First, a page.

LIASE Group Attends the 2017 Consumer Electronics Show and the Consumer Telematics ShowJanuary 07, 2017
- John Bukowicz, LIASE Group Managing Director Americas (left) and Vanessa Moriel, LIASE Group Managing Director Asia (right) pose for a picture in front of Faraday Future’s FF91 testing track on press day.
LIASE Group attended the 2017 editions of the Consumer Electronics Show (CES), from January 3-6, and the Consumer Telematics Show (CTA), on January 4, in Las Vegas. LIASE Group benefitted from this year’s events by mingling and networking with global automotive executives, leaders and disruptors during this major trade show.
Celebrating its 50th anniversary, CES has over the years become a leading event in the automotive industry, where car lovers and automotive leaders are introduced to the latest technology and innovations. At the same time, they get a preview of the direction in which the industry is going, with self-driving cars and artificial intelligence in the spotlight this year for example. The 2017 edition offered many new products which will be reaching the market in the future.
Major announcements and reveals
During his keynote address, Nvidia founder and CEO Jen-Hsun Huang presented Xavier, a computer which gives every car the ability to have artificial intelligence. Huang wants to do so by working with companies like Audi and announced a partnership with the president of Audi of America, Scott Keogh, which will bring self-driving Audi cars by 2020.
BMW introduced HoloActive Touch, a new holographic control interface which offers reactive floating graphics over the car console, by using a projector, a camera and a speaker. BMW sees this innovation as a future form of their iDrive control system. BMW also presented its well-established BMW 530, combined with the Personal CoPilot technology, its automated driving feature, which keeps a car’s speed and lane positions on highways. Finally, BMW also presented the addition of Cortana, Microsoft’s digital assistant, to their cars, which integrates the system’s voice-controlled commands while driving.
Honda added an emotional component to driving with its new concept, the NeuV. This electric car lets users customize their experience by enabling cars to be aware of the driver’s emotions, through Honda’s Automated Network Assistant. Instead of remaining idle while parked, the car, built for ride-sharing, will have the ability to drive around to find passengers, therefore creating a revenue stream for the owner.
Bosch also introduced a new concept car, which uses facial recognition to adapt its settings to the preferences of the user, therefore controlling the radio station, the mirror positions or the temperature.
Toyota presented the Concept-i car, which has an artificial intelligence component named Yui, designed to provide a warmer and friendlier experience.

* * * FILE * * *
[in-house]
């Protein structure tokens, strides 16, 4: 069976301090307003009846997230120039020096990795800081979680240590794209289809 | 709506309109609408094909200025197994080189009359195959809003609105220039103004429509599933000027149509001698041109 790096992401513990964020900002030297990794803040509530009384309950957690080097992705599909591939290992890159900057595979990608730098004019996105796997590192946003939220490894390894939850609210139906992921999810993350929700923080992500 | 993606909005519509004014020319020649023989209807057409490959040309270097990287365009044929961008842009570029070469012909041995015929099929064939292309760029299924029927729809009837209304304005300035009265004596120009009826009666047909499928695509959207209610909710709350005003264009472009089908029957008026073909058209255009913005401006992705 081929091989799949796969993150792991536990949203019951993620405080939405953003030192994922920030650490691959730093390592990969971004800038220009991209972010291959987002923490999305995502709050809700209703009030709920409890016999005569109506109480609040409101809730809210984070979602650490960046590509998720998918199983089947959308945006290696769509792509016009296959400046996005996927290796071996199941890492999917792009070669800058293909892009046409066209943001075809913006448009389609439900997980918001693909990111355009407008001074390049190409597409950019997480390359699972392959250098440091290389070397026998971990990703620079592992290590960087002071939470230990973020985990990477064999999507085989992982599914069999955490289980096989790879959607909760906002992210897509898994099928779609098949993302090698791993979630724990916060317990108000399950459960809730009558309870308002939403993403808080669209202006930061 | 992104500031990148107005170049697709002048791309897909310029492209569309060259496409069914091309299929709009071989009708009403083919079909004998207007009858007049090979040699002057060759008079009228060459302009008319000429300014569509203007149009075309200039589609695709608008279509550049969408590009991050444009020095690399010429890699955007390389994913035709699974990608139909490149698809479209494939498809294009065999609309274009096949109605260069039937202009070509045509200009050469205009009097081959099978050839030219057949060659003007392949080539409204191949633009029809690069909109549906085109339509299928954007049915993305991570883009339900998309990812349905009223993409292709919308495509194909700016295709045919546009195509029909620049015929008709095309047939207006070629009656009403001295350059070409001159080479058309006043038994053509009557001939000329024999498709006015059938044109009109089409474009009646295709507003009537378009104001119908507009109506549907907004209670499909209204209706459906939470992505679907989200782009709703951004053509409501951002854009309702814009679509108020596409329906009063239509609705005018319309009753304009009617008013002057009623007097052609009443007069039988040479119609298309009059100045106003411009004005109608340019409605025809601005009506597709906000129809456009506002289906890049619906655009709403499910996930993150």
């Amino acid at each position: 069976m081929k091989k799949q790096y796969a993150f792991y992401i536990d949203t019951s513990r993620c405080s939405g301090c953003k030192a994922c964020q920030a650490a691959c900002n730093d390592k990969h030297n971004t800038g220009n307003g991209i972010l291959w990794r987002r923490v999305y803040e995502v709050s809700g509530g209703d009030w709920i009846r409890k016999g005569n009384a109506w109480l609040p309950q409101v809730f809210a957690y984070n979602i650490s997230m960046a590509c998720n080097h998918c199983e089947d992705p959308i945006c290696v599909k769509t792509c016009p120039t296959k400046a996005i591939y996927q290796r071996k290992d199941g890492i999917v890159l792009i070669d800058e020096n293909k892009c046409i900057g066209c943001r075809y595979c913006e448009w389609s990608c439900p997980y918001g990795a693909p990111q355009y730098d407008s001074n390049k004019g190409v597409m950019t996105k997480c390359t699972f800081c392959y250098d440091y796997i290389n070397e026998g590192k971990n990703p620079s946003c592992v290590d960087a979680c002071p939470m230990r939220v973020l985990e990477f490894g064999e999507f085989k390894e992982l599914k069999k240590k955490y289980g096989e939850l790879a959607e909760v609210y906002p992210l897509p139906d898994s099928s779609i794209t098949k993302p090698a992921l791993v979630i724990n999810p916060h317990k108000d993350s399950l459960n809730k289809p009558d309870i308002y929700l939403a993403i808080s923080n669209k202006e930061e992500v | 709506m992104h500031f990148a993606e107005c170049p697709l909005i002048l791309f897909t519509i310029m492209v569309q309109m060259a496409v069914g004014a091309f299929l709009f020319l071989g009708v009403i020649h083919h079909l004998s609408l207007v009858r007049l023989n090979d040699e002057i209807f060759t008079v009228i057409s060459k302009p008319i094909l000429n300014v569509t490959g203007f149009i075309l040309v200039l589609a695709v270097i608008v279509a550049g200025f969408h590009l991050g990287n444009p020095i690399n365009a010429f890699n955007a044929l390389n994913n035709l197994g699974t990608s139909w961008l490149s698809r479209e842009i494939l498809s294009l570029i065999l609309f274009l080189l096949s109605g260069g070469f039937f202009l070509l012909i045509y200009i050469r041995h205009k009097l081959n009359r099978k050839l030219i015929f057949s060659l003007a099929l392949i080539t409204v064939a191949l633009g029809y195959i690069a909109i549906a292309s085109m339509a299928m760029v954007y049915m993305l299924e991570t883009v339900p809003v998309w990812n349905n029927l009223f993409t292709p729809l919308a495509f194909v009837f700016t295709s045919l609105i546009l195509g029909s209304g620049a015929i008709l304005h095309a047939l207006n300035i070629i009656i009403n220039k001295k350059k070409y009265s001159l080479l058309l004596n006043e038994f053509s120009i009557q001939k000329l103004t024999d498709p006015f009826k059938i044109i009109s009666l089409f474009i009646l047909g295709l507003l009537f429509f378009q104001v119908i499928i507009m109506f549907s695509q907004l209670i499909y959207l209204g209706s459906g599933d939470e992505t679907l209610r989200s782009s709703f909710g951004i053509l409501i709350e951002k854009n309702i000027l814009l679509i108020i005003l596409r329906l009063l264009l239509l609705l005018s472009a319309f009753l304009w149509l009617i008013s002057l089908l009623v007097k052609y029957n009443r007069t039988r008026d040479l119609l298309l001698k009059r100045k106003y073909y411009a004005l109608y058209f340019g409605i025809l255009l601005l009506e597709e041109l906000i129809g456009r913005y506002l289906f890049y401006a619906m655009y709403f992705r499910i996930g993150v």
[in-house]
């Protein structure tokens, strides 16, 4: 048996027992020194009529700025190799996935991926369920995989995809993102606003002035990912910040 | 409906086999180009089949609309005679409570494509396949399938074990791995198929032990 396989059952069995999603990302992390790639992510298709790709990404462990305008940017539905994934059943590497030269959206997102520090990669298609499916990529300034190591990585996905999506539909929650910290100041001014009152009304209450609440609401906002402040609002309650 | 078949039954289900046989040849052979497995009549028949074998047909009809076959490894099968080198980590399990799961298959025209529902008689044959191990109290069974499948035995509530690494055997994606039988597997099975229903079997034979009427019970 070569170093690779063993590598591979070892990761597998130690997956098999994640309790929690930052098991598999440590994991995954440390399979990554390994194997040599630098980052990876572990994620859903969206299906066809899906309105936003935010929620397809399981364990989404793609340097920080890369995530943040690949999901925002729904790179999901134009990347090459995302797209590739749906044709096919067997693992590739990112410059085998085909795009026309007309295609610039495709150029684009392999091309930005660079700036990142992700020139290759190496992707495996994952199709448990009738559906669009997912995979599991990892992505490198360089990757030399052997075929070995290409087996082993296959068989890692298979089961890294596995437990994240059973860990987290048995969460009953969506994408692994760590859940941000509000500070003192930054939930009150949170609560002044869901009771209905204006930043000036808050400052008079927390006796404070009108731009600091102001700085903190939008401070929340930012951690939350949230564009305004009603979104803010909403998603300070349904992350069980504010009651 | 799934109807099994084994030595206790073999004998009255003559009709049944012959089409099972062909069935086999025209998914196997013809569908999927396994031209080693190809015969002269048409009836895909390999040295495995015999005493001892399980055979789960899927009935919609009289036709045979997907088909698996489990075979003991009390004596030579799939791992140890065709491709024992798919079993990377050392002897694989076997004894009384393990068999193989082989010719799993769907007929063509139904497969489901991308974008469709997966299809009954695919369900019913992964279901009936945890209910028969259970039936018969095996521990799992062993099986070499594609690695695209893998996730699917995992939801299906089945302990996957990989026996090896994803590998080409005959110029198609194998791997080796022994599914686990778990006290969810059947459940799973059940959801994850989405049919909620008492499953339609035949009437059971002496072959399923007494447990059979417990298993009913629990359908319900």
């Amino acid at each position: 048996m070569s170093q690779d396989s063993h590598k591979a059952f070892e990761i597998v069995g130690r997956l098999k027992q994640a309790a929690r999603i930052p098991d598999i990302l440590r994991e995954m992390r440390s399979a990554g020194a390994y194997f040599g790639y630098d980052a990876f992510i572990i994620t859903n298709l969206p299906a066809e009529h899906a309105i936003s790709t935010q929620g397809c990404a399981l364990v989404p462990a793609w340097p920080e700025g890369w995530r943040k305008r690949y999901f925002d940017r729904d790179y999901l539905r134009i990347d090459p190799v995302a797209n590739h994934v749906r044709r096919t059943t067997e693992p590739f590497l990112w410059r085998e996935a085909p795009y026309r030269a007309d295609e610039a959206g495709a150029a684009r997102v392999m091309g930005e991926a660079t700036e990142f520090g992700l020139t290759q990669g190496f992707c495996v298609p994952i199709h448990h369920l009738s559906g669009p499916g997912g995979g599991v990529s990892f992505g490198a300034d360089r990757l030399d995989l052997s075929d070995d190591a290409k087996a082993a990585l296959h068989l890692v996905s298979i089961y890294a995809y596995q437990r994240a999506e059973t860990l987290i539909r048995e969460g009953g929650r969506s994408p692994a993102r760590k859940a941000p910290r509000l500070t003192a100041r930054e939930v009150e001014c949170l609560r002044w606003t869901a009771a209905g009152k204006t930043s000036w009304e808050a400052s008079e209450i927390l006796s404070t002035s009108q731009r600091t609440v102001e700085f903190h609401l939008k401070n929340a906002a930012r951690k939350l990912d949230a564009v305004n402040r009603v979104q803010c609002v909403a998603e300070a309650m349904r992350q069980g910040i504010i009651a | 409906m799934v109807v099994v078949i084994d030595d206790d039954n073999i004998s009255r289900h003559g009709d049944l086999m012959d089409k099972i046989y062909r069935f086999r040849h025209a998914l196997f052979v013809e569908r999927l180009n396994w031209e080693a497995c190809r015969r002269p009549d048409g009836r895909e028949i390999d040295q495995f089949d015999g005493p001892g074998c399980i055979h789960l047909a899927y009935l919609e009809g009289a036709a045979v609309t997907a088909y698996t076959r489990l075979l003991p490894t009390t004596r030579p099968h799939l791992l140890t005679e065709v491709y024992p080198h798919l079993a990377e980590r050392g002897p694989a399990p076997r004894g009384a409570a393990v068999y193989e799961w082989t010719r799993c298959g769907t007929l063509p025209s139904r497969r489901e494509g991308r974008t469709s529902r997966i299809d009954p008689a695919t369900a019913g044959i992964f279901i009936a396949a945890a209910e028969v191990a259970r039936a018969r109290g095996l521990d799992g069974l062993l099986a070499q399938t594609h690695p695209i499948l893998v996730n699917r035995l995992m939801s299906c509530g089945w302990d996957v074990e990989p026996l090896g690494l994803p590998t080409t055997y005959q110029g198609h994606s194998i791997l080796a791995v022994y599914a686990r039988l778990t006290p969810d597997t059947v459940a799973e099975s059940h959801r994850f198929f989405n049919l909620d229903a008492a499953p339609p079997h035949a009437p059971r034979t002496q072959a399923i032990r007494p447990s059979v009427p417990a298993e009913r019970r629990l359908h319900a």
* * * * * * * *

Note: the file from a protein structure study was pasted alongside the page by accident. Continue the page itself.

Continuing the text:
Faraday Future unveiled FF 91, its first electric car. While the car is not ready for production, the company says it will have a range of 378 miles and will charge at more than 500 miles per hour. It will also remember the preferences of passengers, in whichever seat they pick. The vehicle will also offer autonomous driving.
Ford confirmed it would integrate the Amazon Echo smart home device in their cars, which means users will be able to play audiobooks, order items on Amazon, and also remote start the car and control the doors. Ford also presented the Fusion hybrid autonomous vehicle.
Hyundai announced its Blue Link service would support Google Assistant with Google Home’s voice control speaker, to facilitate the driving experience, but also controlling different elements like the car’s temperature. Hyundai also displayed the electronic Ioniq car, its own autonomous prototype.
Google and FCA will create a concept Chrysler 300, built to run Android 7.0, which means Android Auto can run directly on a phone instead of being limited to new cars or new display heads.
CES Keynote Speakers
This year’s event featured the following speaks amongst others:
-Jen-Hsun Huang, Founder, President and CEO, NVIDIA
-Carlos Ghosn, Chairman and CEO, Nissan Moto Corporation, Ltd.
Several themes and trends were discussed on January 4th, during the Consumer Telematics Show. After an opening session where investors discussed the automotive technology coming up in 2017, different panels presented the challenges of developing smart cities to support automotive innovation, or the upcoming legislation surrounding autonomous cars. Ford and Toyota discussed the adoption of SmartDeviceLink, an open-source software, and its impact on the integration of apps in cars. Other topics discussed included:
-the cybersecurity of cars;
-the potential of subscriptions for car connectivity;
-the timeline of autonomous cars in 2017;
-the relation between man and cars.
Finally, Roger C. Lanctot, Associate Director, Global Automotive Practice, Strategy Analytics, presented a closing keynote on the biggest tech trends and the business models disrupting the automative industry this year.
This year’s event featured the following speakers amongst others:
-Don Butler, Executive Director of Connected Vehicle and Services, Ford Motor Company
-Shigeki Tomoyama, President, Connected Car Company, Toyota
-Peter Lorentzon, Vice President, Digital & Connectivity Consumer Services, Volvo
-Kurt Hoppe, Global Head of Innovation – Connected Car, General Motors
-Rickj Whittemore, Connected Vehicle Portfolio Manager, Audi of America
-David DiMeo, Director, Connected Car Innovations, FordDirect
-Martin Rosell, Managing Director, WirelessCar
-Henry Bzeih, Managing Director KIA Connected & Mobility Division, KIA Motors
-Richard Wallace, Director, Transportation Systems Analysis, CARS
-Steve Cowper, Vice President of Business Development, Europe, Caruma